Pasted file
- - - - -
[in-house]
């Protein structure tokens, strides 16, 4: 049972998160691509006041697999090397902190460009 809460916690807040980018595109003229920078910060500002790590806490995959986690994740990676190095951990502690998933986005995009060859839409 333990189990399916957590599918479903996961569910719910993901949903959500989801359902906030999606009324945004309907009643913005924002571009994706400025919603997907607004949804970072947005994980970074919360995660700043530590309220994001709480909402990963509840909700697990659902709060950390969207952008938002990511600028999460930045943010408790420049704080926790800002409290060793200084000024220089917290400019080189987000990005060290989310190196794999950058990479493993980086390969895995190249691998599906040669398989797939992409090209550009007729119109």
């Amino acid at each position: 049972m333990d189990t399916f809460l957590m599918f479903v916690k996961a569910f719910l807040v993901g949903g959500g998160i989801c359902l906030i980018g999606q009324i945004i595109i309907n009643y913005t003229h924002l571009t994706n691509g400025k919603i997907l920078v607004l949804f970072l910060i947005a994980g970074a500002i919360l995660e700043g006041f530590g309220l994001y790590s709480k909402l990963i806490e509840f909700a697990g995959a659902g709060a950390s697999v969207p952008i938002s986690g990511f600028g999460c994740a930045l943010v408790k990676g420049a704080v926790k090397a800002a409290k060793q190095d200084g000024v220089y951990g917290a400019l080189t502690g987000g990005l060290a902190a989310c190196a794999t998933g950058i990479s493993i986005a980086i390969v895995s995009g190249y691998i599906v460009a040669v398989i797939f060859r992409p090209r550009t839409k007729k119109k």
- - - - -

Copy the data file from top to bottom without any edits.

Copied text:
[in-house]
């Protein structure tokens, strides 16, 4: 049972998160691509006041697999090397902190460009 809460916690807040980018595109003229920078910060500002790590806490995959986690994740990676190095951990502690998933986005995009060859839409 333990189990399916957590599918479903996961569910719910993901949903959500989801359902906030999606009324945004309907009643913005924002571009994706400025919603997907607004949804970072947005994980970074919360995660700043530590309220994001709480909402990963509840909700697990659902709060950390969207952008938002990511600028999460930045943010408790420049704080926790800002409290060793200084000024220089917290400019080189987000990005060290989310190196794999950058990479493993980086390969895995190249691998599906040669398989797939992409090209550009007729119109």
């Amino acid at each position: 049972m333990d189990t399916f809460l957590m599918f479903v916690k996961a569910f719910l807040v993901g949903g959500g998160i989801c359902l906030i980018g999606q009324i945004i595109i309907n009643y913005t003229h924002l571009t994706n691509g400025k919603i997907l920078v607004l949804f970072l910060i947005a994980g970074a500002i919360l995660e700043g006041f530590g309220l994001y790590s709480k909402l990963i806490e509840f909700a697990g995959a659902g709060a950390s697999v969207p952008i938002s986690g990511f600028g999460c994740a930045l943010v408790k990676g420049a704080v926790k090397a800002a409290k060793q190095d200084g000024v220089y951990g917290a400019l080189t502690g987000g990005l060290a902190a989310c190196a794999t998933g950058i990479s493993i986005a980086i390969v895995s995009g190249y691998i599906v460009a040669v398989i797939f060859r992409p090209r550009t839409k007729k119109k």